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Crypto rules in infrastructure bill show Washington’s ‘misunderstanding’ of digital assets

A bipartisan trio of senators is trying to change a cryptocurrency provision in the infrastructure bill that the industry warns will have a “devastating” impact on the space. As it stands, the infrastructure bill aims to raise revenue by cracking down on cryptocurrency tax reporting.  

The industry argues the current measure included in the bill is too broad — and would force miners, developers and other “non-financial intermediaries” to face the new reporting requirements, though they would be unable to comply. 

“They’re counting people who don’t have any information about the buyers and sellers of digital assets. Miners rarely know the ultimate customer. People who write the software and the hardware for personal wallets rarely know the ultimate customer,” said Sen. Cynthia Lummis (R., Wy.) in an interview with Yahoo Finance. “What that indicates to me is there’s not only a lack of understanding, there’s an actual misunderstanding about some of the people’s roles in digital assets.”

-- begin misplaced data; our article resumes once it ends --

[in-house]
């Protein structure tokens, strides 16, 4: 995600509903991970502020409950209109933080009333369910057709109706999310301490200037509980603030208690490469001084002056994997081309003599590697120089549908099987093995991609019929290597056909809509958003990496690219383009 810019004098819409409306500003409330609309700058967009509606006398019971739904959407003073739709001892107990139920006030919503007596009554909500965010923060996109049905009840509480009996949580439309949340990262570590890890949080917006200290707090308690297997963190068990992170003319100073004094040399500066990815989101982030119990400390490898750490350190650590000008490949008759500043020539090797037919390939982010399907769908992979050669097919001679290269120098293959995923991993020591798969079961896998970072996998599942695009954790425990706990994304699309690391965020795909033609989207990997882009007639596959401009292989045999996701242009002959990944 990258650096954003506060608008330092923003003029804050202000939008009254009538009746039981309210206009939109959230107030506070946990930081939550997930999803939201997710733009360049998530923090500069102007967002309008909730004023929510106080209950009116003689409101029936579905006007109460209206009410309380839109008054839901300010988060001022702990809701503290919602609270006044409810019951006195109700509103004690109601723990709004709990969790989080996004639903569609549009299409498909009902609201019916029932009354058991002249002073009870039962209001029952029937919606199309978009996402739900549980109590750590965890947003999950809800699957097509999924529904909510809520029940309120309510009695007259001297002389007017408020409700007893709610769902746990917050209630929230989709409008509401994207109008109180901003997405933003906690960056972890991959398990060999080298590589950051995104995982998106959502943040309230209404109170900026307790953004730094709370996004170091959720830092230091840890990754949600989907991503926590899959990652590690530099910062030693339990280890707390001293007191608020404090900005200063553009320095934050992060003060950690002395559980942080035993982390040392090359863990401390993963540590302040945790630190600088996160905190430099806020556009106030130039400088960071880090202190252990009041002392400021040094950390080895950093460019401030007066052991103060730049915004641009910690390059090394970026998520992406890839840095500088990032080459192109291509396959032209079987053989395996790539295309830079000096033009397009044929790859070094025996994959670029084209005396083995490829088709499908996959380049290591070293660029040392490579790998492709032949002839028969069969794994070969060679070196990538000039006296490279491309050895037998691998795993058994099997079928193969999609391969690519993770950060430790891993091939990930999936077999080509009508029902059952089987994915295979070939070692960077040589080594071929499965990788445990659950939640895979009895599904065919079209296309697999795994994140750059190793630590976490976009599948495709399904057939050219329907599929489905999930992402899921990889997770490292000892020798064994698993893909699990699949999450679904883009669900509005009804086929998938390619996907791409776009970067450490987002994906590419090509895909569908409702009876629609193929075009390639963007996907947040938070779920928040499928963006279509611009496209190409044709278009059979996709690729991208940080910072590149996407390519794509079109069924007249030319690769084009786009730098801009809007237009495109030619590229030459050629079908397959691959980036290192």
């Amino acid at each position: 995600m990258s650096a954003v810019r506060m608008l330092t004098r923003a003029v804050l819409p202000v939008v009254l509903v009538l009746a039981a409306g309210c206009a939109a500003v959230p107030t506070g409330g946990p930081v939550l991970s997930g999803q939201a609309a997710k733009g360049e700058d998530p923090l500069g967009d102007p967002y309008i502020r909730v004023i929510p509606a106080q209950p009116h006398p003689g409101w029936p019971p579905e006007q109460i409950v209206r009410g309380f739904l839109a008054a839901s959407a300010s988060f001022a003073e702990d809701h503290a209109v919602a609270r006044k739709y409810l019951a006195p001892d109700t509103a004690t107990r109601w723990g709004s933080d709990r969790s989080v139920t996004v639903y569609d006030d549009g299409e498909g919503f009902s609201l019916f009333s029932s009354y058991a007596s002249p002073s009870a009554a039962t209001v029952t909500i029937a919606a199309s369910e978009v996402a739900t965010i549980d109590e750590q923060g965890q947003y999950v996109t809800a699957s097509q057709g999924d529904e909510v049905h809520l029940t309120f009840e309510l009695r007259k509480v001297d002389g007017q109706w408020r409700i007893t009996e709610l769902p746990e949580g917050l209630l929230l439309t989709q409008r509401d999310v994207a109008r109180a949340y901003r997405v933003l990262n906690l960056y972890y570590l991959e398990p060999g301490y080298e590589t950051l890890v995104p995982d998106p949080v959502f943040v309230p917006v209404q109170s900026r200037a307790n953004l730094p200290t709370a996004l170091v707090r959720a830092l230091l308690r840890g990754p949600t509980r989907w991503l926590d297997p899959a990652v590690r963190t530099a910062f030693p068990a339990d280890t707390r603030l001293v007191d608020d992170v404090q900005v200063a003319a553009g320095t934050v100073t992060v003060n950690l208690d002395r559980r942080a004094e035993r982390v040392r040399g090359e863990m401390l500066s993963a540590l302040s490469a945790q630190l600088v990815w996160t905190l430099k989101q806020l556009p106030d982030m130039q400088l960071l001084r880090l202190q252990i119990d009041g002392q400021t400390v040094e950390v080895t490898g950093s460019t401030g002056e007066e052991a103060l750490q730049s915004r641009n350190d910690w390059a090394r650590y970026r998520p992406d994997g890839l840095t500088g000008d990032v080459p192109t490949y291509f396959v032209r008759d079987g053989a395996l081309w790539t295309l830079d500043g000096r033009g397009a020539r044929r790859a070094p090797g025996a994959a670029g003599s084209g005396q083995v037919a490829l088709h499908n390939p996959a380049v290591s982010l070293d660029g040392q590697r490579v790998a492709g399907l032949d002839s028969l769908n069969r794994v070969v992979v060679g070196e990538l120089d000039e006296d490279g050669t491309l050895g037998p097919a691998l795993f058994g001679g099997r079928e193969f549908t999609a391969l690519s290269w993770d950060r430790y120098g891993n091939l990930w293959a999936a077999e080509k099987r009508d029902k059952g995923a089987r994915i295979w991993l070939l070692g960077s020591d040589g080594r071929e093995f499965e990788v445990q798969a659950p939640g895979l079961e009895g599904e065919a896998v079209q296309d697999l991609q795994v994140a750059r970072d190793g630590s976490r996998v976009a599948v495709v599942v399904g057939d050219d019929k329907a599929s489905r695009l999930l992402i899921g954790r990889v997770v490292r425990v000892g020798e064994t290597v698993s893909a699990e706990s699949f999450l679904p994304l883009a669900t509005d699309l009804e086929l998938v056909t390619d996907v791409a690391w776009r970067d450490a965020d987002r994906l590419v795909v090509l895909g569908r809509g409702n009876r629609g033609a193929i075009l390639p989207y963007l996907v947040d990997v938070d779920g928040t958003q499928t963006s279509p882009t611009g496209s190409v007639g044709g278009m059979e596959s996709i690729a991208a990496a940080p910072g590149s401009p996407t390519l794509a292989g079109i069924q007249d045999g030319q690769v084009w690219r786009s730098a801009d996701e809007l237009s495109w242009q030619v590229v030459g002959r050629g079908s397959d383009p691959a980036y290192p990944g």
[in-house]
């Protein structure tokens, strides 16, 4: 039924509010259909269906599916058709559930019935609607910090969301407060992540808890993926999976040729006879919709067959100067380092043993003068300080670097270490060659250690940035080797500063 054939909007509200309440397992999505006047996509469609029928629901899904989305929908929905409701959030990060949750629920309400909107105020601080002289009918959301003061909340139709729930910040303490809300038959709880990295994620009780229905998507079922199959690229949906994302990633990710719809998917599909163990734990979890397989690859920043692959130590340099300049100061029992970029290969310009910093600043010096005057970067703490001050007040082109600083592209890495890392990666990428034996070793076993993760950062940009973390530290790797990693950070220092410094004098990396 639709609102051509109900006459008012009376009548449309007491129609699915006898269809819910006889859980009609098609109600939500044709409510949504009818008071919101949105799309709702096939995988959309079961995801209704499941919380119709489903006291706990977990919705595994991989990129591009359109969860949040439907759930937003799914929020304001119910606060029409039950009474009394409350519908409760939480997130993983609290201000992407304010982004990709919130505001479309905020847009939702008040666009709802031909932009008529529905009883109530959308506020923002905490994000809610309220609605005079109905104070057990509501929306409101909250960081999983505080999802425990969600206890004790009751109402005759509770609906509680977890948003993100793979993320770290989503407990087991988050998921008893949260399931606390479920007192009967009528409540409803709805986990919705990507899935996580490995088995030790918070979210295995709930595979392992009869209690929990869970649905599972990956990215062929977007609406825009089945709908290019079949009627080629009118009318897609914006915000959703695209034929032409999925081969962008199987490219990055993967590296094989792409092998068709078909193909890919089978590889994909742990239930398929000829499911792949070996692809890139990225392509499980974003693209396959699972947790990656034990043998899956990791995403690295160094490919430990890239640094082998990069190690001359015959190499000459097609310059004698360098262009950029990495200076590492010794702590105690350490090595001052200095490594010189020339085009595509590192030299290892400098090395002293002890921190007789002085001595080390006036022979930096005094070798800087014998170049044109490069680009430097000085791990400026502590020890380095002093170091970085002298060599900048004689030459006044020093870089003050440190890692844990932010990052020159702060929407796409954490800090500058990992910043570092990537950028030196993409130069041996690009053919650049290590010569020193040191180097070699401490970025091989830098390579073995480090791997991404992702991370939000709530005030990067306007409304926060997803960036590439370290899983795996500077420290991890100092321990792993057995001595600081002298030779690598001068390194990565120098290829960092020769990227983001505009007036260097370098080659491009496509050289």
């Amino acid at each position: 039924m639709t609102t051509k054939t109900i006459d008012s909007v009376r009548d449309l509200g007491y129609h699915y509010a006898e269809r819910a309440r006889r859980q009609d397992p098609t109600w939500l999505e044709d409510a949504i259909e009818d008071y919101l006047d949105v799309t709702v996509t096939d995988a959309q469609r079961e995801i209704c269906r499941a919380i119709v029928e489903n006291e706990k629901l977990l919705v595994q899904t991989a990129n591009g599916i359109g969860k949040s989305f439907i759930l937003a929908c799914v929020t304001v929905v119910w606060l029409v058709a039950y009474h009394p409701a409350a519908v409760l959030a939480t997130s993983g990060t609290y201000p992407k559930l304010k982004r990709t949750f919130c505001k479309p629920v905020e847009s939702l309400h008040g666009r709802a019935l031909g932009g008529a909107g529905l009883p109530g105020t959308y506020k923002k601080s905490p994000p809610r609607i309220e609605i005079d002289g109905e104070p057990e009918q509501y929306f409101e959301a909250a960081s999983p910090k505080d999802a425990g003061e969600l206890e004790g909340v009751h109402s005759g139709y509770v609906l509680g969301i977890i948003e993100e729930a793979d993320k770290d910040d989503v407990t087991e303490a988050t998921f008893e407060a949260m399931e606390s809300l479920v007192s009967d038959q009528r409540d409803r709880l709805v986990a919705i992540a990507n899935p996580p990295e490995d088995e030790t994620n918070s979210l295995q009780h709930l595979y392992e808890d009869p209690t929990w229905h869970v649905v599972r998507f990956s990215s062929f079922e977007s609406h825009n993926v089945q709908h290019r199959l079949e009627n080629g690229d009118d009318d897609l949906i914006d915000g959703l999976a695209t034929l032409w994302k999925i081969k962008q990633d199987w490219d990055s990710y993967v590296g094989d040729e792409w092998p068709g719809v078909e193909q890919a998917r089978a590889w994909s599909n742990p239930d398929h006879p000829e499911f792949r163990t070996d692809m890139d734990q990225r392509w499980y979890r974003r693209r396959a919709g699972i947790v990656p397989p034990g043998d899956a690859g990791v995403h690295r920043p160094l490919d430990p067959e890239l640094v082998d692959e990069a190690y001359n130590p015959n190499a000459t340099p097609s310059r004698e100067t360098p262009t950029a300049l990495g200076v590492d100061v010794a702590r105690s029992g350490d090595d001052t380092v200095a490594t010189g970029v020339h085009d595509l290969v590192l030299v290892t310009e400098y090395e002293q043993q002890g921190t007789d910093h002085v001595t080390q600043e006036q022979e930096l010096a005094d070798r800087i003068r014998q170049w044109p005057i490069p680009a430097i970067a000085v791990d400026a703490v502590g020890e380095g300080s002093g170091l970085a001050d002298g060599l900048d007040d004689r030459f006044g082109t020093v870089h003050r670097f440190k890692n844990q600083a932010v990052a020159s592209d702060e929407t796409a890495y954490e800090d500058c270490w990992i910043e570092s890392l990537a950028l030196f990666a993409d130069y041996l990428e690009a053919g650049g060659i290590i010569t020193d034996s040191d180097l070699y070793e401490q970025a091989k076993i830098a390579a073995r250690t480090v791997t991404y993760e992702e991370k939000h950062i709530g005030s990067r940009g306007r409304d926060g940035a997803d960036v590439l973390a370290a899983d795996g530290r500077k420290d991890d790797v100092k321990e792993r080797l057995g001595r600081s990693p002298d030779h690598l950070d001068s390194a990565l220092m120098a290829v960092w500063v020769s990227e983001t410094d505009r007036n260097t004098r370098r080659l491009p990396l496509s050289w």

Lummis worked with Senate Finance Committee Chairman Ron Wyden (D., Oreg.) and Sen. Pat Toomey (R., Pa.) to introduce an amendment that would clarify who is considered a “broker,” and therefore subject to the new reporting requirements. The Senate could take up the amendment as soon as Thursday, though it’s not clear if it will be approved. 

“Our amendment makes clear that reporting does not apply to individuals developing blockchain technology and wallets. This will protect American innovation while at the same time ensuring those who buy and sell cryptocurrency pay the taxes they already owe,” Wyden said in a statement.

Industry advocates, like Chamber of Digital Commerce President Perianne Boring, insist the need for a clarifying amendment stems less from a position of reducing the tax burden on the crypto sector and instead more from an impossibility for some companies to comply given a lack of data. That impossibility could result in crypto businesses, like miners and node operators, leaving the U.S. to set up shop elsewhere

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